I appreciate everyones input on this. The service company is still waiting on parts, so I haven't done anything yet.
  7. geoxne

    geoxne Active Member Forum Leader

    Non pressurized conversion tanks are available. They are designed for installation with an existing flow center. One example is here-
    Waterfurnace has the same tank under the GeoLink label. This tank has 1" connections and may not be appropriately sized for your installation. A little research will find you the right tank.

    The 30' limit is any piping above the non pressurized tank. 24' would be a more conservative limit. There have been reports of PT ports sucking air above that.
  8. docjenser

    docjenser Well-Known Member Industry Professional Forum Leader

    A non-pressurized flow center should run you less than $1800, at least in my market.
  9. GeoDosch

    GeoDosch New Member

    I wanted to give an update: I'm going with the plan of replacing the flow pump, purging the system, adding a sealant and installing a pump to maintain pressure. For the pump I'm going to use the Geo-Booster. The service tech told me to go ahead and get one myself, otherwise he would have to charge me a mark-up from his cost (which I appreciated.) I purchased a new one for $330, and I will install it myself, except for plumbing it in. I have also checked with Geo-Flow, and they confirmed that the pressure setting could be changed from the factory setting of 35psi. So if the loop still leaks significantly, I can lower the pressure to help alleviate that.

    I'm of course hoping this is a long-term solution. But if not, hopefully it will at least get me to the cooler weather. My next step would be converting to a non-pressurized loop.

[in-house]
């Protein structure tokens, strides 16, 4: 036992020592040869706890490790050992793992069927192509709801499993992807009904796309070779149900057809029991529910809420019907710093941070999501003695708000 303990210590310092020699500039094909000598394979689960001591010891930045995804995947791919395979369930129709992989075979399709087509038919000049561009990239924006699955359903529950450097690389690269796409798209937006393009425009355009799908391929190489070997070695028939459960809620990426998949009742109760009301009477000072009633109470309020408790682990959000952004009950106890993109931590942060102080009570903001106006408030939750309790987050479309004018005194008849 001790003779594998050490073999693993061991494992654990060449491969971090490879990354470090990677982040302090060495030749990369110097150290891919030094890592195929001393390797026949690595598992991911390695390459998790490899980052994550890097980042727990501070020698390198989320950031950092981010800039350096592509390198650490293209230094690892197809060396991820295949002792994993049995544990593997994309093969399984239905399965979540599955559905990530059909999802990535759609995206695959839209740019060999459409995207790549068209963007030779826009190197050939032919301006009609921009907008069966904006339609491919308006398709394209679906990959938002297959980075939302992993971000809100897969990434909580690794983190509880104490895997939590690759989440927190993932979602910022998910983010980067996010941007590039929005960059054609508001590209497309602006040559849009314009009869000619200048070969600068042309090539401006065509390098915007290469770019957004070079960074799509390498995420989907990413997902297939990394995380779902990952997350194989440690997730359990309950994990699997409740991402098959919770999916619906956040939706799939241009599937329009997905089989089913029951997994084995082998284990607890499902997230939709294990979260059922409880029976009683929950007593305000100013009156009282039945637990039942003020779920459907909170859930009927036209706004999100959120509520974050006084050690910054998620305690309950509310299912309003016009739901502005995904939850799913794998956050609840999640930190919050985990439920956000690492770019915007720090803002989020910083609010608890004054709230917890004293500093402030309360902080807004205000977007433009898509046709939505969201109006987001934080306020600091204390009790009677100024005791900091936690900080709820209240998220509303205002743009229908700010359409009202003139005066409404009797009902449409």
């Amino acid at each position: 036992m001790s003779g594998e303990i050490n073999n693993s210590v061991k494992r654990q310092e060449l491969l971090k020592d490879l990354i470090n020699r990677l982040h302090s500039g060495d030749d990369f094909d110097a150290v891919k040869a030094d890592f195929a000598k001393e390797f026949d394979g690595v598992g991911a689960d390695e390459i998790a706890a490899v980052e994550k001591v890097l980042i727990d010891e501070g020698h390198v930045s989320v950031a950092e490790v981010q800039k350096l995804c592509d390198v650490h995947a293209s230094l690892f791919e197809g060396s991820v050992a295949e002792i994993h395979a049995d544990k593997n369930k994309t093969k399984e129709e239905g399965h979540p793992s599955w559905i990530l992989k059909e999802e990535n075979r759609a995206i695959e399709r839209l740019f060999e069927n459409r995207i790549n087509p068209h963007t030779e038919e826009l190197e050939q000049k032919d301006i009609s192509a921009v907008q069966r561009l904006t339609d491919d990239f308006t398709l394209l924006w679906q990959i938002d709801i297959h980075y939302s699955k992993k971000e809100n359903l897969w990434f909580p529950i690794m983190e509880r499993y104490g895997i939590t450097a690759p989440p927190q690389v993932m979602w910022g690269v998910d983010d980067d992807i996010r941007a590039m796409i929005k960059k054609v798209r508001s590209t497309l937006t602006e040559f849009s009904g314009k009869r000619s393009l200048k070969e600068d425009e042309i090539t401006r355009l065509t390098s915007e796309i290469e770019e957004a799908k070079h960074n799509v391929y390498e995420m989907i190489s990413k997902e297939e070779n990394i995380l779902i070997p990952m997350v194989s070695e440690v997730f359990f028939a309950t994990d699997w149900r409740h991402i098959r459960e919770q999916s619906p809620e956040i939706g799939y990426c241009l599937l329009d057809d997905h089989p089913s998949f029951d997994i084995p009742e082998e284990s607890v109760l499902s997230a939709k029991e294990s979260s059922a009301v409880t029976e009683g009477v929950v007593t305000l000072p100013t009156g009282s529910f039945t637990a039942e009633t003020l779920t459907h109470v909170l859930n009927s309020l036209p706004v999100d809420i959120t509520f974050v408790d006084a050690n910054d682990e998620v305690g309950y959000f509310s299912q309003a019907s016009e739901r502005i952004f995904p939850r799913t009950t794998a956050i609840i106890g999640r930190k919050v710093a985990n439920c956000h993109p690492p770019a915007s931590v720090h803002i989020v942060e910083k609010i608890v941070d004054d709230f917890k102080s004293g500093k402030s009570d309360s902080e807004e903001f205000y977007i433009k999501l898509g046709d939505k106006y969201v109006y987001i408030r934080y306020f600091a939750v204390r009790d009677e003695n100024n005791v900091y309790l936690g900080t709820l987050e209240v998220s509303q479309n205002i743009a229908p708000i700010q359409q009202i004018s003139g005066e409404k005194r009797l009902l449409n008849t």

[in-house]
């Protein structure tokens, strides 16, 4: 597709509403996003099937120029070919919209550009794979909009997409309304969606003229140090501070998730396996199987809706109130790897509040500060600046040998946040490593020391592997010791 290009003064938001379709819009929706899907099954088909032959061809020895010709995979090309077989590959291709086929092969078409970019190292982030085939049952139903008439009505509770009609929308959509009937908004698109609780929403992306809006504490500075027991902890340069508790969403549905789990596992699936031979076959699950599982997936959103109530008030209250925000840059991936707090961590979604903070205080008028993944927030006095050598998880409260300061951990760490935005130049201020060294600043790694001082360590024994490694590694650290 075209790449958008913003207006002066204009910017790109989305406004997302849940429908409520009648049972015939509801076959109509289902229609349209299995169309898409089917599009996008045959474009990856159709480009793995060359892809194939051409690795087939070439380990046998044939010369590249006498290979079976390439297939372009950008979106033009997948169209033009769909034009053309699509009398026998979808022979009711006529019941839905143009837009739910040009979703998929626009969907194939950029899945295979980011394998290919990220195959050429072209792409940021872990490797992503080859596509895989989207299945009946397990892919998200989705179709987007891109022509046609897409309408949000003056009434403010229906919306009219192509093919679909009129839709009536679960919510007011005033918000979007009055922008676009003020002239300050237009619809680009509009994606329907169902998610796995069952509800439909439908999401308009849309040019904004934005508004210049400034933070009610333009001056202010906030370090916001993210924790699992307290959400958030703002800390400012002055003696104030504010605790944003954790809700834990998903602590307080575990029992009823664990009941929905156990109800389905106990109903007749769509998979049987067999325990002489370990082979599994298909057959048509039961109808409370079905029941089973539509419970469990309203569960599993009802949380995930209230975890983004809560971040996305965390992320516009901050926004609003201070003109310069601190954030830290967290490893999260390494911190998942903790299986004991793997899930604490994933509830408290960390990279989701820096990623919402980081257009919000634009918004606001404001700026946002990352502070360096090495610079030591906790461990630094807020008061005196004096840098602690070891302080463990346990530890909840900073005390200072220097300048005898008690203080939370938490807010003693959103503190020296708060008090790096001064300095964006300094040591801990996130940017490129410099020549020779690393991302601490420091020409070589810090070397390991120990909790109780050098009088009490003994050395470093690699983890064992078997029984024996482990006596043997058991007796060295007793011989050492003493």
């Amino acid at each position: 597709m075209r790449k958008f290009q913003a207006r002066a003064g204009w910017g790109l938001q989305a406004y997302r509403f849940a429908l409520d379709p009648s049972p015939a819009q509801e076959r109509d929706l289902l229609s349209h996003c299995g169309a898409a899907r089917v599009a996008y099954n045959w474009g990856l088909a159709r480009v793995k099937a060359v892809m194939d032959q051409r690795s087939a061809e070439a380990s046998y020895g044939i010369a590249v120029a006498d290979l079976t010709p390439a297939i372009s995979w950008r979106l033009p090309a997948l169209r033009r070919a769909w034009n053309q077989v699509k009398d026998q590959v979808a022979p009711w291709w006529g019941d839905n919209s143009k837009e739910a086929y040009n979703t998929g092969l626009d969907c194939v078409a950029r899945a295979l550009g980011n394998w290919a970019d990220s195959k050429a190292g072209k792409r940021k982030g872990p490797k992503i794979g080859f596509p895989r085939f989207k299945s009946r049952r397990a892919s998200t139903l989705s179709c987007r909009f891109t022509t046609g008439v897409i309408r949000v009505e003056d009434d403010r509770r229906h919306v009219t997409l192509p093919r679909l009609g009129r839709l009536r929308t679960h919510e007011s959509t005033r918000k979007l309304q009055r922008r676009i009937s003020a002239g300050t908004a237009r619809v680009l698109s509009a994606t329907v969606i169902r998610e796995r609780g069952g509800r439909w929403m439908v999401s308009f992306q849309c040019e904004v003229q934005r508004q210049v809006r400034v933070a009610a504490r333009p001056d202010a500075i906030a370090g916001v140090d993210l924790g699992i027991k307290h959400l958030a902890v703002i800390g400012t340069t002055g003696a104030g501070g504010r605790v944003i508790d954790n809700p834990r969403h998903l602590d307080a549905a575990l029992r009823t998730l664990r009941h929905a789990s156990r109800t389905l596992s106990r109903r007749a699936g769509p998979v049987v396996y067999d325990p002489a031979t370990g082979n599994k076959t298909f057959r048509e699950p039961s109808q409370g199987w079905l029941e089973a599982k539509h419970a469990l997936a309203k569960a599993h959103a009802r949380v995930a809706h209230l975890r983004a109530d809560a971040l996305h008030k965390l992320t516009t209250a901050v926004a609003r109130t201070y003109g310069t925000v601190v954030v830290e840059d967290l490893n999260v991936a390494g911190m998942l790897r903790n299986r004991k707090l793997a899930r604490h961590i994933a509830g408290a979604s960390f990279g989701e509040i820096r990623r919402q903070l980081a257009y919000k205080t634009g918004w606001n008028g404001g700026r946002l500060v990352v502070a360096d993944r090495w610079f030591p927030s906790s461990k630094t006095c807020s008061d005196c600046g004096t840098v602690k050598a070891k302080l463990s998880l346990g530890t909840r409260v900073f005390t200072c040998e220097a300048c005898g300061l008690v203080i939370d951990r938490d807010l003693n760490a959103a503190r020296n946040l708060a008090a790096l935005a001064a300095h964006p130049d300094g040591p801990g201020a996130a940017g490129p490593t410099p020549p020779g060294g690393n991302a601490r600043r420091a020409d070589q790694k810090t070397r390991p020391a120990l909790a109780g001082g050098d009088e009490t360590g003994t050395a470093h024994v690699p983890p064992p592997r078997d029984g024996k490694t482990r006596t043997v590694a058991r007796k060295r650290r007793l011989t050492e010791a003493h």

Thanks for all the suggestions and advice!
  10. waterpirate

    waterpirate Well-Known Member Industry Professional Forum Leader

    Let us know how it goes.
  11. GeoDosch

    GeoDosch New Member

    Today the work was done on my system. They replaced the flow pump, added sealant to the system, connected the Geo-Booster pump and purged the loop. The good news is that after 2+ weeks of no A/C during some very hot and humid weather, the system is working again. The Geo-Booster is working well. What's not so good is that it has been pumping water into the loop. Since the system was back up around 11:00 AM it has used 7 cups of fluid. I'm hoping that it's just a matter of the sealant not yet having a chance to do its job. So I'm going to have to see if the rate at which it's using fluid tapers-off, or if it continues at this pace (or gets worse.)

    The tech mentioned that the Geo-Booster was pre-set at 45 psi, though the specs say it comes from the factory set to 35 psi. He said the current recommendation from the manufacturer is for the loops to be kept between 45-60 psi, so it could be that Geo-Flo is shipping the pumps adjusted accordingly. I asked about lowering it due to the leak, though he said running at lower pressure puts the flow pump at risk for damage. I would think that as long as there's no air in the system, the pump should be okay, so I don't know if anyone here has insight on that.

    If the loop continues to need fluid added, then it seems the next step would be to switch the system to be non-pressurized, which would mean most of what I spent today would have been for naught (though I could try to sell a slightly used Geo-Booster to offset a bit of that.)
  12. docjenser

    docjenser Well-Known Member Industry Professional Forum Leader

    Good luck. Keep us posted.